Industry Insight: The Impartial Governance of 5G Technology

The spotlight continues to shine more brightly on 5G on the global geopolitical stage as it becomes increasingly apparent to the US and European nations that 5G technological leadership is of strategic economic importance. While the race to deploy 5G networks is a global competition, mobile wireless technologies of today have been a result of cooperation and collaboration across standard setting bodies, operators and technology companies across the globe. 3GPP, the engineering organization that sets the technical specifications that are the basis of mobile wireless technology standards, recently held their election for its RAN Technical Specification Group (TSG). The election happens at time when 5G technology leadership are hotly contested and the merits of technological unity is increasingly challenged geopolitically.

Let’s face it, technology standards are not topics of interest outside a select group of engineers and scientists who are in the business of researching and developing the inner workings of mobile wireless networks. Most of us don’t know what these technology standards are, how they are set and how the process of standardization is governed. It is a statement of fact that most of us don’t care. But like with so many other things related to the governance of strategic technologies, that doesn’t mean we shouldn’t.

Why should we care? Mobile wireless technologies have driven the leading edge of technology development for decades. Mobile computing has driven advancements in semiconductor devices and architectures, RF technologies and methods, the mainstream adoption of various forms of AI computing, and has promoted the smartphone as our main personal computing device usurping the PC. 5G is particularly interesting as it is a concerted effort to expand the purview of mobile computing to a broad range of industry use cases with purpose-engineered technologies that will enable industrial-grade wireless communications. 5G will also bring about the next generation of mobile networks that will foster a new breed of edge cloud computing and a deep convergence of IT, CT, and the Internet of Things (IoT).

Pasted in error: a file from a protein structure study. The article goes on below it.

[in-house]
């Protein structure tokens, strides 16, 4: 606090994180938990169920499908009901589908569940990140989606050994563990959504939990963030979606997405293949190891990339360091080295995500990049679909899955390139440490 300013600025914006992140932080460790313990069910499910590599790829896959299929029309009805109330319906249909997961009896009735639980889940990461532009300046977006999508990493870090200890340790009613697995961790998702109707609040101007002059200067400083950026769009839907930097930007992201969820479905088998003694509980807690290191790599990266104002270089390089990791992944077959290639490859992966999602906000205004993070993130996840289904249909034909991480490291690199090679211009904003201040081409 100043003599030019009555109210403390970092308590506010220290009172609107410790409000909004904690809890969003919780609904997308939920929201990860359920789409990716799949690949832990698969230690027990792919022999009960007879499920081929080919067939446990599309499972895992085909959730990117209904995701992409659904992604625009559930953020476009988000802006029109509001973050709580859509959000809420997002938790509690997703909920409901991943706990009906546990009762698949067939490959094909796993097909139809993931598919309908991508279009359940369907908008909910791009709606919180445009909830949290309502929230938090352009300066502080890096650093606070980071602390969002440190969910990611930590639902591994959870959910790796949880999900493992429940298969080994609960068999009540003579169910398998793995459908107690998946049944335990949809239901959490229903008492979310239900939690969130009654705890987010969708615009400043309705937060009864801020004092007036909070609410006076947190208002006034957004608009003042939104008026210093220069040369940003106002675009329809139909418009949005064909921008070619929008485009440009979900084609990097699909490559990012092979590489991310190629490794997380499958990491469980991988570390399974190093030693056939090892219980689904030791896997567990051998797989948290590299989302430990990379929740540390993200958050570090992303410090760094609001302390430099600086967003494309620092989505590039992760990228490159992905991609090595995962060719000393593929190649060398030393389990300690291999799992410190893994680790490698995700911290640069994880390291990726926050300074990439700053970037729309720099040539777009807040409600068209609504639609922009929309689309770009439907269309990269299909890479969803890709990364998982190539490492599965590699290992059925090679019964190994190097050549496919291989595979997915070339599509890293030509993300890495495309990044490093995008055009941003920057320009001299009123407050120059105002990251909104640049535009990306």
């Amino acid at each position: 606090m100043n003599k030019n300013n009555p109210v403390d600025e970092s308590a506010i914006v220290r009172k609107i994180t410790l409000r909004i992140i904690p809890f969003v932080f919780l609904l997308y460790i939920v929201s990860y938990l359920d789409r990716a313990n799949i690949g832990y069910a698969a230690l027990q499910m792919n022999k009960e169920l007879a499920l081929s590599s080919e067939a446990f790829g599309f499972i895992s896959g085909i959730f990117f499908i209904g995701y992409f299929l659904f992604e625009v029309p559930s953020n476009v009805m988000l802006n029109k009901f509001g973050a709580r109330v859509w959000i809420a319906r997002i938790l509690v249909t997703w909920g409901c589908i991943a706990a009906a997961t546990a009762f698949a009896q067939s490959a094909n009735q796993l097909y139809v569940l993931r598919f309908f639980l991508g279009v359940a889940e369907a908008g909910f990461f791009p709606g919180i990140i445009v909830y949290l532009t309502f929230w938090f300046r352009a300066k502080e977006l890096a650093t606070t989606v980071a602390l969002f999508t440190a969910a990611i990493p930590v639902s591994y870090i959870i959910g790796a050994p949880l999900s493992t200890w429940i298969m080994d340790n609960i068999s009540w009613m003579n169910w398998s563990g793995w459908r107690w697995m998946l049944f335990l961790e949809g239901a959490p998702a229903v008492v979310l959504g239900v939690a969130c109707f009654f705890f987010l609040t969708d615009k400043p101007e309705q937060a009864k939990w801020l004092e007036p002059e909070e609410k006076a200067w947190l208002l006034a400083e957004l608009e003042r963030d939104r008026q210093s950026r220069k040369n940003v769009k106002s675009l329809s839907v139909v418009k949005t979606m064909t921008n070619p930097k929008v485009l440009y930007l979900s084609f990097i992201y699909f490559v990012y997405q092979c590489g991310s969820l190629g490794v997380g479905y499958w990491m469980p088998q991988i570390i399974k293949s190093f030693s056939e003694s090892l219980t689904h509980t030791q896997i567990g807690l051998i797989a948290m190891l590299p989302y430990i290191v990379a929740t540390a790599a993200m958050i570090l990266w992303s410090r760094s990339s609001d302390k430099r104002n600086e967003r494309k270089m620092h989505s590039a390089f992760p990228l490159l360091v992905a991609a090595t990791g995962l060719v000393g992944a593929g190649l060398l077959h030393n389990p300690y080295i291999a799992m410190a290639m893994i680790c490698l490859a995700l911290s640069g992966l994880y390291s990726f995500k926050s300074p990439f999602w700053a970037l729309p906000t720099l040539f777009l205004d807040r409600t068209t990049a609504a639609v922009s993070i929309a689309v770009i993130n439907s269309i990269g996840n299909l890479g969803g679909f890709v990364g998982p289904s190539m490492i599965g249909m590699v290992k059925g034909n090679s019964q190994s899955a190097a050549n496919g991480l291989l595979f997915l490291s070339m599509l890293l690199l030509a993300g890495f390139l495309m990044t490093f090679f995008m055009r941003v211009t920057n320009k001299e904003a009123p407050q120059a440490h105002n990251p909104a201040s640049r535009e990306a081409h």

A charter for global technical harmony

What is the purpose of 3GPP? In essence, 3GPP (The 3rd Generation Partnership Project) “unites telecommunications standard development organizations and provides their members with a stable environment to produce reports and specifications that define 3GPP technologies.” Today, 3GPP has “seven Organizational Partners” (ARIB, ATIS, ETSI, TSDSI, TTA and TTC). These Organizational Partners represent the global community of bodies that set the technology standards for mobile wireless communications in regions and nations around the world.

ARIBThe Association of Radio Industries and Businesses, Japan
ATIS The Alliance for Telecommunications Industry Solutions, USA
CCSAChina Communications Standards Association
ETSIThe European Telecommunications Standards Institute
TSDSITelecommunications Standards Development Society, India
TTATelecommunications Technology Association, Korea
TTCTelecommunication Technology Committee, Japan
3GPP Organizational Partners

The charter of 3GPP is to evolve and globally advance mobile wireless technologies that consider and promote “global roaming and circulation of terminals”. 3GPP does not set technology standards. It is a common misconception that they do. The technical specifications and technical reports that are generated out of the 3GPP Working Groups (WG) are agreed upon and accepted by the Organizational Partners, which are standards setting organizations (SSOs). The accepted 3GPP work products then serve as the basis for the mobile wireless technology standards set by SSOs for their respective jurisdictions. This commitment is reflected in the agreement signed by Organizational Partners.

The mandate of 3GPP has evolved and has been amended over time in alignment with its support of each generation of ITU-R (international Telecommunications Union-Radio) requirements starting with IMT-2000 to the current IMT-2020 for mobile wireless networks, devices and services. In principle, the goal of 3GPP has remained the same; harmonize the evolution of cellular technology as much as possible on a global basis to foster the interoperability and universality of mobile communications. Unlike previous generations, 5G does not face competing standards bodies and solutions such as 3GPP2 with their Ultra Mobile Broadband (UMB) and IEEE with their WiMAX during the “4G era”. This makes 5G an important inflection point in the evolution of mobile wireless technologies and standards; it is globally unifying.